Fat Head fans will be familiar with much of material on heart disease and diabetes, including how much of the standard advice from so-called experts is wrong.  But even though I’ve read quite a bit on those topics, I kept coming across information in Don’t Die Early that was either new to me or struck me as particularly well-explained.  Here are a couple of sample bits:

Perhaps the biggest problem with insulin being a growth hormone is that not all of the tissues in the body become desensitized to increasing levels of insulin at the same rate. As a person becomes more and more insulin-resistant, cells that are much less affected continue to respond to the ever-increasing levels of insulin, growing and multiplying more rapidly as insulin levels increase. What cells exhibit this behavior? The endothelial cells that form the lining of your arteries, for one. As these arterial cells multiply more rapidly, the lining of an insulin-resistant person’s arteries thicken and grow inward, hastening coronary artery disease. This is one of the reasons why so many diabetics die from heart disease.

A typical cell membrane is composed of a lipid bilayer, which is just what it sounds like: two layers of fatty acid molecules, sandwiched together to give cell membranes their much-needed strength. This bilayer also forms an effective barrier to foreign substances, through the use of embedded receptors that are designed to transfer only specific things into and out of the cell. The impermeable lipid layers and their receptors serve as gatekeepers to help ensure the health of a cell by transferring only what the cell needs, in the right amounts, into the cell and removing unwanted substances from within the cell. Virtually anything that the cell consumes or produces is transported this way, ensuring that only the proper substances ever reach the interior of the cell.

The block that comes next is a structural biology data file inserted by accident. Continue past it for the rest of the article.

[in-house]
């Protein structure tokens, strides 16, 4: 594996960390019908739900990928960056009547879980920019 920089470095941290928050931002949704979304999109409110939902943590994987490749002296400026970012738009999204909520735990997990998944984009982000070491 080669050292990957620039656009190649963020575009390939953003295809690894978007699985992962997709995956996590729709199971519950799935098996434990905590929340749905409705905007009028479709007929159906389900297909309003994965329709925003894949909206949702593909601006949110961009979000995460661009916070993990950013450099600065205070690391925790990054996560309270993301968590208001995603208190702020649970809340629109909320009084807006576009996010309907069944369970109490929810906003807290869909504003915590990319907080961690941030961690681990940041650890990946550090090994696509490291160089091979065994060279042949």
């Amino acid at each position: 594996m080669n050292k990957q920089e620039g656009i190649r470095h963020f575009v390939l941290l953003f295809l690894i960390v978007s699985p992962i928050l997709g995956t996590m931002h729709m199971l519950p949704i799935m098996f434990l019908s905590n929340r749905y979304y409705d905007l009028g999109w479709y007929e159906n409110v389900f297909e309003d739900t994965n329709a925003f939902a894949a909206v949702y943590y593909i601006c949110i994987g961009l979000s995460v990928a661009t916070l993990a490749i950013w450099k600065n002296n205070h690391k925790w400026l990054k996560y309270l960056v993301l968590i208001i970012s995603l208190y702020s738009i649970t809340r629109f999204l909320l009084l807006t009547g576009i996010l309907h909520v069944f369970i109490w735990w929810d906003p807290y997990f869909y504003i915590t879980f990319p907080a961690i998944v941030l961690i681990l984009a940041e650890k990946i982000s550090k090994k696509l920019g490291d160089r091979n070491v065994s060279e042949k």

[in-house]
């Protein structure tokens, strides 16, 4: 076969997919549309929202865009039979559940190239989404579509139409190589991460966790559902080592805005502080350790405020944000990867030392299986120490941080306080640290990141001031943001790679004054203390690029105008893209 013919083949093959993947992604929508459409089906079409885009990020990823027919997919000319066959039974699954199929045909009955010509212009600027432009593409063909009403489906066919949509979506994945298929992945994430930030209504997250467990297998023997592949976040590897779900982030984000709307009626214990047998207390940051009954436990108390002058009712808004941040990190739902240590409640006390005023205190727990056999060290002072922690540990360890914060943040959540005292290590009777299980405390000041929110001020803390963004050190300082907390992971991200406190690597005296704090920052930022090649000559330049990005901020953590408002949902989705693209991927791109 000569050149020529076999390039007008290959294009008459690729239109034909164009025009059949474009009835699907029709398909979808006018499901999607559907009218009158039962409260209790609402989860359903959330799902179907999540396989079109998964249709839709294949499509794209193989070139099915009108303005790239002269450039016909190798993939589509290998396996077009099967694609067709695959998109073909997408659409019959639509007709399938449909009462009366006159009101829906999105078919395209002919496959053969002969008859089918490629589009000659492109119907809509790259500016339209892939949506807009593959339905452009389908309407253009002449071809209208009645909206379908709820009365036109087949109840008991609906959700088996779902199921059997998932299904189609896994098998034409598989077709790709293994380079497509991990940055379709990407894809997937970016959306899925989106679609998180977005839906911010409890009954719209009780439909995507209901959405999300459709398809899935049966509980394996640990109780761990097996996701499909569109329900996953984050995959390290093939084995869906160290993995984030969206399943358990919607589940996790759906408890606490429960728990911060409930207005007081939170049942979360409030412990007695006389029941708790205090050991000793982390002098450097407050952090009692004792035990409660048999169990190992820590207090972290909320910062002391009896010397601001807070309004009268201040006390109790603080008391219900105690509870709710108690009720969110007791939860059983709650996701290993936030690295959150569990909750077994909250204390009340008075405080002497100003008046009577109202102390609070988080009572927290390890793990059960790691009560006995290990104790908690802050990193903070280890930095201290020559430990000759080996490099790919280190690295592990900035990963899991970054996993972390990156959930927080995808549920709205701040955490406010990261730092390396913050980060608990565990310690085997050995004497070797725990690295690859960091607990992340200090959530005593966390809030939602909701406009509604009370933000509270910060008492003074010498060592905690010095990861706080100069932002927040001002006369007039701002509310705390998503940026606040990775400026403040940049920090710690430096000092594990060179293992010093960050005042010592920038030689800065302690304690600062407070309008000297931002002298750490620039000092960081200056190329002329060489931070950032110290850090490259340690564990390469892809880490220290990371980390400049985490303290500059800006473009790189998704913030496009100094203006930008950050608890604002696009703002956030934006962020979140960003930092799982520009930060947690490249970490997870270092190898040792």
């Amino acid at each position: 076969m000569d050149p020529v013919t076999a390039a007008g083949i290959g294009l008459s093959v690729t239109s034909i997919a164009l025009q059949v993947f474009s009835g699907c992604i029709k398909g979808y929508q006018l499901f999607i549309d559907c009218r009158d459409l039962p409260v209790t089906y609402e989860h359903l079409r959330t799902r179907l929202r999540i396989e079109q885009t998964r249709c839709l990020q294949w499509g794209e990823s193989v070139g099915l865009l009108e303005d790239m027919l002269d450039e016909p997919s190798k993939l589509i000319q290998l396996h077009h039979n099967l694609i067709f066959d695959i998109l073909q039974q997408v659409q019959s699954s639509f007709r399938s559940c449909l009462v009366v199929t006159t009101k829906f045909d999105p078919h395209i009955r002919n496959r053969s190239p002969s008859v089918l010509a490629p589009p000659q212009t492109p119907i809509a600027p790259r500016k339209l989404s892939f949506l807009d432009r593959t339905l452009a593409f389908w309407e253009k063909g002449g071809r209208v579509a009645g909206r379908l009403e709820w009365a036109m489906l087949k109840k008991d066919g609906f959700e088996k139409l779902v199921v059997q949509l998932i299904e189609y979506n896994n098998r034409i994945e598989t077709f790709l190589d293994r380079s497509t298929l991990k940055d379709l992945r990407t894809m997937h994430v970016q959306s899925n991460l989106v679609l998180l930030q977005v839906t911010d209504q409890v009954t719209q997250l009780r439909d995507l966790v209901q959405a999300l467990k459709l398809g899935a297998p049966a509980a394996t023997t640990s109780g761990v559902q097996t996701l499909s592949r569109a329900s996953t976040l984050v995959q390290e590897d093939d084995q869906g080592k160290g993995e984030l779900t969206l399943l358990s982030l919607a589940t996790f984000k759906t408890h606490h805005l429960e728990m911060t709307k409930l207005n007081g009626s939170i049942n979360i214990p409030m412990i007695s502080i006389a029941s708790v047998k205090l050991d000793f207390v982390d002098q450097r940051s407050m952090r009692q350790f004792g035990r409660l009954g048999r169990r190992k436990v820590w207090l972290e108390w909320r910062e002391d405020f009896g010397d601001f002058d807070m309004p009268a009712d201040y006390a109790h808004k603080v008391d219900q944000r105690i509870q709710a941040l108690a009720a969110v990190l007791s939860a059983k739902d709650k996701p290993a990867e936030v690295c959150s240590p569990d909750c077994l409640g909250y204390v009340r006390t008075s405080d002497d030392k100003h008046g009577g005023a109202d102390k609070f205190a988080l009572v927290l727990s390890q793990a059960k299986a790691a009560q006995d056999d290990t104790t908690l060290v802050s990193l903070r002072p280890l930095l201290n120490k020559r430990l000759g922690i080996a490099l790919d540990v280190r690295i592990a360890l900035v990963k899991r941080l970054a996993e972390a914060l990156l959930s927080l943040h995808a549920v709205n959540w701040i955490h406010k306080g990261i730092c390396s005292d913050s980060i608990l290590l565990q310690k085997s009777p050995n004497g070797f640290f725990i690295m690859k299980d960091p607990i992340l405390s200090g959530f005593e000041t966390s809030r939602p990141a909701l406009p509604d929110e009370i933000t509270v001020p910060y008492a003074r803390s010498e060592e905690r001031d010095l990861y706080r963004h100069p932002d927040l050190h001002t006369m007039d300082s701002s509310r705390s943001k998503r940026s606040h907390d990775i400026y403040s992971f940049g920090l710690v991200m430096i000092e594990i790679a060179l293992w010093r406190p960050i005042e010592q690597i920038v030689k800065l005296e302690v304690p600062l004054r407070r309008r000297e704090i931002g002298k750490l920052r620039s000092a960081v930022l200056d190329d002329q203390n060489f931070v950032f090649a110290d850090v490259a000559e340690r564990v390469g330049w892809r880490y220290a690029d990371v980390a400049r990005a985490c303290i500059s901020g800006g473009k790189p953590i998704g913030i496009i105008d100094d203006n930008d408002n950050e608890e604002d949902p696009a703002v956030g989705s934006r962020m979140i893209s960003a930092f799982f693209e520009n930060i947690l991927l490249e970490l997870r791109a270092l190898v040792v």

As with most structures of the body, the cell’s lipid bilayer needs to be constantly maintained, which the body does by constantly replenishing the crucial fatty acids that comprise the cell membranes. What happens if a person eats a trivial amount of healthy omega-3 fatty acids and an abundance of unhealthy omega-6 fatty acid? Simple, the body does its best with what you give it and will use the omega-6 fatty acids instead.

What this means is that in addition to their role in promoting inflammatory chemical messengers, omega-6 fatty acids become incorporated into virtually every cell in your body.

Part two of the book, Lifestyle Changes, includes chapters on dietary truths and fallacies, setting goals, and taking action.  Again, the chapter on diet covers ground that’s largely familiar for Fat Heads (Gary Taubes and Dr. William Davis are quoted several times), but it’s well written and worth the read.

In the final two chapters, Rocky urges the reader to do enough testing to establish several baseline measurements (blood sugar, fasting insulin, vitamin D concentration, LDL particle size, etc.), set specific and attainable goals for improving those markers, then work  to meet them.  If you’ve ever wondered what your fasting insulin level or vitamin D concentration should be (ideally, anyway) this chapter will tell you.   Rocky also gives advice on how to improve your odds of meeting each goal.  For example, to achieve optimum triglyceride levels: